Familiarize Yourself with Hearing Aid Options

There are hundreds of brands and models of hearing aids providing the entire range of amplification for hearing loss ranging from very mild to severe-to-profound. Even before visiting an audiologist or dispenser, it’s helpful to explore Hearing Tracker’s Hearing Aid Review Directory, which provides a large catalogue of major manufacturers’ hearing aids along with detailed descriptions and specs. Hearing Tracker’s subscribers have reviewed many of the hearing aids listed in the directory, but due to individual differences between hearing aid users and the varying skill level of providers, we recommend reading hearing aid reviews with caution.

Choose a Product

When it comes to choosing a hearing aid, our advice is to find a good provider you can trust and follow their recommendations. A good provider will present you with a range of solutions, possibly including hearing aids, and possibly including other hearing assistance technologies (HAT)  (see below). Hearing aid options may include in-the-ear (ITE), behind-the-ear (BTE), receiver-in-the-ear (RITE, also known as receiver-in-canal or RIC), and “invisible” in the canal (IIC), among others. Ideally you will get a choice not only of multiple models and styles but also several brands. Your hearing provider should be able to discuss the pros and cons of each style given your hearing loss and other individual factors (like your ear size). Don’t be afraid to ask to try different styles and models until you’re satisfied you’ve found the one that suits you best.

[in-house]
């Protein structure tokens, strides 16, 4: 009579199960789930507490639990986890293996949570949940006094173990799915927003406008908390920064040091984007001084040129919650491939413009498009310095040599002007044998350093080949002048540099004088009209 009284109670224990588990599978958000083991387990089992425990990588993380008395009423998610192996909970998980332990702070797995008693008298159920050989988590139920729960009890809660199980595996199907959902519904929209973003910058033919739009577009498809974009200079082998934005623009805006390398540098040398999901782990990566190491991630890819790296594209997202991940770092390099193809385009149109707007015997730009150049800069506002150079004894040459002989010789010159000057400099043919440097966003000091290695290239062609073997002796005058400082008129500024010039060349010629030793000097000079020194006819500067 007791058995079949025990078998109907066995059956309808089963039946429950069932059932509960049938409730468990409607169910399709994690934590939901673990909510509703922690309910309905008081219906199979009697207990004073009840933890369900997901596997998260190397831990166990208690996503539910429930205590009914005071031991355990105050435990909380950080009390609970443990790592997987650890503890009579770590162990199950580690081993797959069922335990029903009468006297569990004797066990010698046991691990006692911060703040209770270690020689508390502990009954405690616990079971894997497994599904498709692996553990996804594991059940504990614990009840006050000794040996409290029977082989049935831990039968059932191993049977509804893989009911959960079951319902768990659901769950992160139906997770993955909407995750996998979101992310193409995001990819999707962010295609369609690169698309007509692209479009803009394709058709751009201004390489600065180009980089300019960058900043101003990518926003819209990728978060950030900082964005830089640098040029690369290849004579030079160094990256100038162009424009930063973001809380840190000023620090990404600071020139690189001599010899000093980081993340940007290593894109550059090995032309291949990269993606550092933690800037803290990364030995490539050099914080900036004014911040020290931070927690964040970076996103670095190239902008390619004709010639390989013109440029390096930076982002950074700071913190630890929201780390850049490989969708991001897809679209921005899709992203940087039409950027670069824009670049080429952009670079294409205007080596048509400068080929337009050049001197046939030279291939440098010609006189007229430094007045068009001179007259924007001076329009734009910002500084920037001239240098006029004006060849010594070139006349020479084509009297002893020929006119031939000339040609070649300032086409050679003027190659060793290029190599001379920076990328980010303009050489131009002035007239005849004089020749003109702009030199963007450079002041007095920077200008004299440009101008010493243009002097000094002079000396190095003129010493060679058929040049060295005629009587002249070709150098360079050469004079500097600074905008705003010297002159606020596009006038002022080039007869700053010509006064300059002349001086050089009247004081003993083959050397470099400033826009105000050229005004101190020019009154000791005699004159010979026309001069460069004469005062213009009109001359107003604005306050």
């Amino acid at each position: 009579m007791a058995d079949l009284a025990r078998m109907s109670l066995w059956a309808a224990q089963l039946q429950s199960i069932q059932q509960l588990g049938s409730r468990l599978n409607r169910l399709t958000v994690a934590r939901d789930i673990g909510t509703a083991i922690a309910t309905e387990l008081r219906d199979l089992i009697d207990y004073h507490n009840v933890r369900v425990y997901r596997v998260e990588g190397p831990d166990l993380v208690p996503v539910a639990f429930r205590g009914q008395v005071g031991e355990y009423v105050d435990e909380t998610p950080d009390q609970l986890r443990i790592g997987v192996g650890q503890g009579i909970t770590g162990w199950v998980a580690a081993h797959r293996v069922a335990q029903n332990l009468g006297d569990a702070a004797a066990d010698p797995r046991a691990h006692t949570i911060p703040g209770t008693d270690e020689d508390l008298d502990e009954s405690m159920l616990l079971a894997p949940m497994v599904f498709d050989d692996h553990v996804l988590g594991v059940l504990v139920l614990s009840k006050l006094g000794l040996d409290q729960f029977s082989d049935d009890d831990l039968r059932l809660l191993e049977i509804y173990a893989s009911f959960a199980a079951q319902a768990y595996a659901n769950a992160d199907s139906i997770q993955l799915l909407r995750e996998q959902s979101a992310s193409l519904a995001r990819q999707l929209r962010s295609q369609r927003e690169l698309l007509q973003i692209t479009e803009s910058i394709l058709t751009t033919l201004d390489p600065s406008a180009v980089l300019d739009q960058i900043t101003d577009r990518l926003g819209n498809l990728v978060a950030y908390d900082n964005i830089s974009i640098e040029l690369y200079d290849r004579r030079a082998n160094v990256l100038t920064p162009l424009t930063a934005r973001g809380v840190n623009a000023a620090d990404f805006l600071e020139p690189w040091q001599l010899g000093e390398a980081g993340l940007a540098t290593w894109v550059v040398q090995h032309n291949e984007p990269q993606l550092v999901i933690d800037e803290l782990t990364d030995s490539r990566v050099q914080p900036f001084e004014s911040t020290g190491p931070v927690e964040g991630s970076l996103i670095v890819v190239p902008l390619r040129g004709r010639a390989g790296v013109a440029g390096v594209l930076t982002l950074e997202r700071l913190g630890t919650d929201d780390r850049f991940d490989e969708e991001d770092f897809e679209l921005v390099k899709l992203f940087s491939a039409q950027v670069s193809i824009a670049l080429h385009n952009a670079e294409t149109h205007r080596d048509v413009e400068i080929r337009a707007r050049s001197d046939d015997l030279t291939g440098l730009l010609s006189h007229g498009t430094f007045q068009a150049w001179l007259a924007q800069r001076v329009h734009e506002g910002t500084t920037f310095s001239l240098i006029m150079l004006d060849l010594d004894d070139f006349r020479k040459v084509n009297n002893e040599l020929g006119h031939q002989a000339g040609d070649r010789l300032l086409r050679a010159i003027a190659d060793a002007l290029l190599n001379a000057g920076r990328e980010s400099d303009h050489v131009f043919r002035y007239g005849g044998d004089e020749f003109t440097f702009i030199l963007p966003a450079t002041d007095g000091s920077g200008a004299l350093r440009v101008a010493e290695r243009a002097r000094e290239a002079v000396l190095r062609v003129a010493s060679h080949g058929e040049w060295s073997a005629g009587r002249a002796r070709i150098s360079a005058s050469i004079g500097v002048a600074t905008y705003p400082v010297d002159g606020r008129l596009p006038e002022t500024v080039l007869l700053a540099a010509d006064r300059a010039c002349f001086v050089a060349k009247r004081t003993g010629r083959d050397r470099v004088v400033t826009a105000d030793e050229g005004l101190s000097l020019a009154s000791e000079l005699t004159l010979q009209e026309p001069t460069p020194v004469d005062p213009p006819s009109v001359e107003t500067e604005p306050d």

Follow Up, Follow Through

Make sure there is at least a 30-day return policy if you aren’t satisfied with the hearing aids. Also, ask how many follow-up visits come with the purchase — often multiple programming tweaks make all the difference in getting a fit that works for you. Most audiologists and hearing aid specialists include programming and follow-up service as part of a single bundled price for the purchase of hearing aids, but some “unbundle”, charging separately for professional services vs. products.   Just make sure you know what the total cost will be. And then take advantage of the follow-up visits. You’ll be glad you did when a slight programming change leads to major improvement in your hearing.

Consider Financing Options

Hearing aids can be terribly expensive, often costing thousands of dollars a pair. So be sure to ask your provider about financing options. Many hearing professionals are able to offer extended payment terms at rates well below financing with credit card debt. Keeping your monthly payments within your budget and paying off the hearing aids over a two- or three-year period might make the difference between an affordable purchase today versus one you put off.

Ask About Hearing Assistance Technology (HAT)